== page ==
In 1961, a group of five hearing impaired people met for lip reading lessons at the Highton home of Mrs Betty Bade. Betty had been taught lip reading as a secondary school student at the Victorian School for the Deaf by a Mrs Dawson-Abbott, author of a book on teaching lip reading. Betty used this book as a reference.

The group grew and became known as the Australian Association for Better Hearing; its first annual general meeting was in 1963.

Promotion of the Australian Association for Better Hearing by word of mouth and advertisements in local community papers resulted in an increase in members. Betty’s lounge became unsuitable for meetings so a move was made to Fidelity Hall in Malop Street, then Red Cross rooms and finally the Scout Hall in Myers Street.

Classes were now taken by Miss Doris Lindsay of Better Hearing Australia’s Melbourne branch. She travelled from Melbourne Better Hearing Australia branch on the first Saturday of each month to instruct the class, in “lip reading and aural rehabilitation”.

In 1970, as numbers continued to increase, the group was forced to move again to the Fellowship Rooms at Wesley Church in Yarra Street. Jean Arnold now travelled from Melbourne by train for the lessons on the first Saturday of each month.

It was at this stage that Gwen Illingworth, concerned about her hearing, joined the group. She was persuaded by Jean Randall to become her understudy, with a view to becoming a qualified teacher. Gwen successfully sat for The Certificate in Aural Rehabilitation in 1973 and the Diploma of Aural Rehabilitation in 1974. She then held two daily classes a week in her lounge room and one evening class. There were 22 members at this time.

Membership continued to grow so more teachers were needed. Trainees, including Muriel Hoggart who was to become a stalwart of Better Hearing Australia Geelong, were tutored by Gwen Illingworth to attain their aural rehabilitation certificate and diploma.

Accommodation was again a problem. Quota International Group Geelong organised a room at Geelong’s Community Aid Abroad Offices. Rent was $2.25 per week. An annual grant from United Way Geelong covered this expense. Monthly committee meetings were held at Wesley Hall, two days of classes at Community Aid Abroad and one evening class in Gwen Illingworth’s lounge room.

In 1975, when The Association for the Blind opened Illawarra in Geelong, rooms were made available to Better Hearing Australia Geelong. Membership rose greatly over the coming years to 250.

In October, 1976, Geelong’s Australian Association for Better Hearing became an official branch of Better Hearing Australia. Audiologist Vincent O’Connor travelled from Melbourne to give free hearing tests and assistive devices information to anyone in need. United Way increased its annual grant to include paying for his services.

Quota continued its support by providing classroom equipment and hospital identification discs implemented by Better Hearing Australia National Branch.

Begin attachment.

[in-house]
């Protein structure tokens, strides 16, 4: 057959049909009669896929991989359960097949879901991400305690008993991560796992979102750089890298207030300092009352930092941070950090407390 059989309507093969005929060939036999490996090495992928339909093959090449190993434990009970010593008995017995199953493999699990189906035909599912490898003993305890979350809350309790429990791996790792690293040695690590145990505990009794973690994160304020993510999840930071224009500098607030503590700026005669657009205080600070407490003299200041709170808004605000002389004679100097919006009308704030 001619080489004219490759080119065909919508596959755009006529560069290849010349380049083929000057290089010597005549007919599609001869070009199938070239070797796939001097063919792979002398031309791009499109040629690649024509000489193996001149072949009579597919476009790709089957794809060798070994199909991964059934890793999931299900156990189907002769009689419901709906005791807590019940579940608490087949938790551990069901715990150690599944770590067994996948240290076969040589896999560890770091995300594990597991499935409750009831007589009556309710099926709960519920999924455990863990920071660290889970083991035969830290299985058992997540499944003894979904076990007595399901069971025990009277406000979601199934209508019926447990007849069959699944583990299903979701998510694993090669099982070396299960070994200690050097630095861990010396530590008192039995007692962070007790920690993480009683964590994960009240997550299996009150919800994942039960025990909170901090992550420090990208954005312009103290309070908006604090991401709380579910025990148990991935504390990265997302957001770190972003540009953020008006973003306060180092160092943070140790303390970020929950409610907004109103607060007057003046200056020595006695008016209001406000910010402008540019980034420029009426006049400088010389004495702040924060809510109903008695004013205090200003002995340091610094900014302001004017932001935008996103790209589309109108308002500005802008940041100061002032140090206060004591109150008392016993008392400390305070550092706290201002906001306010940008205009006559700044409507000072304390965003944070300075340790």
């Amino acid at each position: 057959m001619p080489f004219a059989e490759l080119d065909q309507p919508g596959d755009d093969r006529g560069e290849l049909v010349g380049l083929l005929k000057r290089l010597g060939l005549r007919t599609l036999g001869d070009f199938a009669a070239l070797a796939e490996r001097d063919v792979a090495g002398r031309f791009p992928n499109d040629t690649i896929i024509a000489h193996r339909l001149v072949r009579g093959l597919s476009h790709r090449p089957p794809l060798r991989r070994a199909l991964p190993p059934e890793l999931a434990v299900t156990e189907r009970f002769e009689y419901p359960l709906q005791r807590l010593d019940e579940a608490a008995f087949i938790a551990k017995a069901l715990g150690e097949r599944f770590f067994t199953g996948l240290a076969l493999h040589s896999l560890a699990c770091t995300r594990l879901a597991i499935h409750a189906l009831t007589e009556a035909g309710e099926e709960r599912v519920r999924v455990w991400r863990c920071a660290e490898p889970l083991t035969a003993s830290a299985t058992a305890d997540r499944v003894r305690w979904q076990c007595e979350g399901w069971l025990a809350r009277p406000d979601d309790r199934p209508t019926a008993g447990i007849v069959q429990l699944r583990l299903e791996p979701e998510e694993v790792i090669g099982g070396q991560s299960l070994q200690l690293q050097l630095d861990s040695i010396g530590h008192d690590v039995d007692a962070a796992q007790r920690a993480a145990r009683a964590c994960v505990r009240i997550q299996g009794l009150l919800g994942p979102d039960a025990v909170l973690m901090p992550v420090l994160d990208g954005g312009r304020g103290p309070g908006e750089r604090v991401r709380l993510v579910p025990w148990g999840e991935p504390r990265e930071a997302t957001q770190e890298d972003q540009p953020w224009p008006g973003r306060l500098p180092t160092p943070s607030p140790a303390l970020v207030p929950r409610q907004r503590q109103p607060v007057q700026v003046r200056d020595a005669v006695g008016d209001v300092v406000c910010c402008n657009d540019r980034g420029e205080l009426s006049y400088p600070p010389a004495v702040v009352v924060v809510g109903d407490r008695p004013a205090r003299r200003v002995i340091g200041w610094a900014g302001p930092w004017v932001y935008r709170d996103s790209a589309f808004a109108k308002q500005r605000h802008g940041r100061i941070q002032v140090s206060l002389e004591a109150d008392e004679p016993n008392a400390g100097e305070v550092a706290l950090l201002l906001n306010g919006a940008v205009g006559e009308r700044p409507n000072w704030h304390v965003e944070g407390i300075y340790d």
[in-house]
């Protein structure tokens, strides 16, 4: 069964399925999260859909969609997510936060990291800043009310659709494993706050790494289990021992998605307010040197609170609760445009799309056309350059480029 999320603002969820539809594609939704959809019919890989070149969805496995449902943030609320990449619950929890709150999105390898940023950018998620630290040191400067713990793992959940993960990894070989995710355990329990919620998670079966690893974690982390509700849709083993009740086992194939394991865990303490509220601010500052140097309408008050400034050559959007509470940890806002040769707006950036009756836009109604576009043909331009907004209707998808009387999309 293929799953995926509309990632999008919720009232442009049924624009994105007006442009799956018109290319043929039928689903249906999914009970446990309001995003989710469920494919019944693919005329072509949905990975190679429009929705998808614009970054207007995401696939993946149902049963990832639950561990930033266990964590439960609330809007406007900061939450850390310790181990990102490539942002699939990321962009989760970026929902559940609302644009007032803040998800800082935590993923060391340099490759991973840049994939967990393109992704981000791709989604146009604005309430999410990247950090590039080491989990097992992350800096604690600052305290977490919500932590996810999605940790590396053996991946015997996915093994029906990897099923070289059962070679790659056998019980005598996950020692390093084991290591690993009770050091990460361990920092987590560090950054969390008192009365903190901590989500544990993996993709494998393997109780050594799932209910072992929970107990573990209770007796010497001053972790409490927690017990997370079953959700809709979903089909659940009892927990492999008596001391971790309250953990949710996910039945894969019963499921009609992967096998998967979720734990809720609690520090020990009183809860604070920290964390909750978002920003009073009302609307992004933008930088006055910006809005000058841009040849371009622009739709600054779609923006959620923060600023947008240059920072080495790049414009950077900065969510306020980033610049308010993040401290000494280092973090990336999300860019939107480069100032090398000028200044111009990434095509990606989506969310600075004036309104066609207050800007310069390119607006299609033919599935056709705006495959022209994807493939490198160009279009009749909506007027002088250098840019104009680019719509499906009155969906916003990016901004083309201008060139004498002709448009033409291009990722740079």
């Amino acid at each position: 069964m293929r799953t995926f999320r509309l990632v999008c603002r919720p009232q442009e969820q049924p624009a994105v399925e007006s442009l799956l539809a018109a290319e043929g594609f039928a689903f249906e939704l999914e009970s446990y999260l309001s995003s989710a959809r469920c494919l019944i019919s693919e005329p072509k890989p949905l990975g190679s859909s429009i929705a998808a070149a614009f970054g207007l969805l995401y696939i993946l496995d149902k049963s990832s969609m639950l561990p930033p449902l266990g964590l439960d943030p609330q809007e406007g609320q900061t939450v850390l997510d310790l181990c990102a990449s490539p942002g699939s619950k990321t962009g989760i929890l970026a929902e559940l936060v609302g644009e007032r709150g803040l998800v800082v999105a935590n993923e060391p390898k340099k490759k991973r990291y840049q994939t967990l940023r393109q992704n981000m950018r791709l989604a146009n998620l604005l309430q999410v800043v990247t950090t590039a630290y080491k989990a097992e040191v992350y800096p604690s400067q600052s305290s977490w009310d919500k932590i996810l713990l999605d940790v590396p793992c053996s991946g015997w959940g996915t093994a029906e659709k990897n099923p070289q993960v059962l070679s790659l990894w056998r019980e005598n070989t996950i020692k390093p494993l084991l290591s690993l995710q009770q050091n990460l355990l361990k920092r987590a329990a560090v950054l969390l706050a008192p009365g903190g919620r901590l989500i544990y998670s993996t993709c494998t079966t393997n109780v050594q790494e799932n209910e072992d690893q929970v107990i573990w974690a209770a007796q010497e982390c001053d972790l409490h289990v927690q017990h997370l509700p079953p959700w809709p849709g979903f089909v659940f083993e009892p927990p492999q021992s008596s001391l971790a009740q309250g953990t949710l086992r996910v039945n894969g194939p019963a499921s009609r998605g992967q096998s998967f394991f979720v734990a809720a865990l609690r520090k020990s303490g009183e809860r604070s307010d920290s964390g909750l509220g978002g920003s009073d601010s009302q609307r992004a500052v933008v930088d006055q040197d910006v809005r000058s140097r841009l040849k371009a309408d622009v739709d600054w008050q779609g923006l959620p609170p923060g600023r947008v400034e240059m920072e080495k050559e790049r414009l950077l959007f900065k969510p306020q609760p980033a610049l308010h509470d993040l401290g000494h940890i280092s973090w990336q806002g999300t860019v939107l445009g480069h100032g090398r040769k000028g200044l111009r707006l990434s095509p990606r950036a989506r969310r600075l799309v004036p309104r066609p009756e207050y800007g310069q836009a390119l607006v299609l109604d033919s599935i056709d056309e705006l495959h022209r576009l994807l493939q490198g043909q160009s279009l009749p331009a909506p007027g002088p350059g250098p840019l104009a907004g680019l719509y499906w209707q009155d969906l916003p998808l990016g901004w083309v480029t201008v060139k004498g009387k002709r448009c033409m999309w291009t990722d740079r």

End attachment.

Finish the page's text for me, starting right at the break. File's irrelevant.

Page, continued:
Members led by Muriel Hoggart and Gwen Illingworth worked tirelessly preparing a quarterly newsletter, advertising in community papers and promoting Better Hearing Australia Geelong through talks to community groups and raising funds.

The increase in members and support services necessitated the employment of a paid office worker whose salary was paid thanks to United Way increasing its annual grant.

Classes started at Queenscliff, Portarlington, Drysdale, Saint Leonards, Lara, Cressy, Beeac, Ballarat and Colac, manned by Better Hearing Australia Geelong teachers on a roster basis. Colac now operates as a “stand alone” group. In 2015 Drysdale was the only one of this group still operating.

Better Hearing Geelong Australia had to move headquarters again in 1997 to 140 Pakington Street, Geelong West, in 1999 to 400 Pakington Street, Newtown, in 2004 to North Geelong and in 2008 to the Senior Citizen’s Clubrooms in Autumn Street Geelong West, from where it still operates.

Notable events over the years include hosting three national conferences: 1981 at Deakin University; 1990 at Deakin University, guest speaker was Professor Graeme Clark, inventor of the bionic ear; 2001 at Parkside Inn, Belmont, guest speaker was Dr Rosslyn Jablonsky, Australian Hearing.

Outstanding achievements include:

  • 1977 Gwen Illingworth elected vice-president National Council of Better Hearing Australia.
  • 1979 Gwen Illingworth elected president of national council.
  • 1981 Gwen Illingworth became immediate past president of the national council.
  • 1988 Gwen Illingworth was made an Australian Member of the Order of Australia for her work with the hearing impaired.
  • 1999 Muriel Hoggart presented with a Certificate of Appreciation for Community Work with hearing impaired by Lions’ Club Geelong.
  • 1999 Muriel Hoggart received the Federal Government’s Award for Achievement and Excellence for Community Service.
  • 2001 Muriel Hoggart awarded an Order of Australia Medal for her work with hearing impaired in Geelong and Bellarine area.
  • In October 2013, Better Hearing Australia’s Geelong branch celebrated its 50th anniversary with a luncheon at Black Salt restaurant on The Esplanade, overlooking Corio Bay.
  • In 2014 a mini-expo was held in conjunction with Geelong City Council Senior Citizens’ Festival to promote the support which Better Hearing Australia Geelong offers to hearing loss sufferers and the importance of Geelong’s only free aural rehabilitation organisation.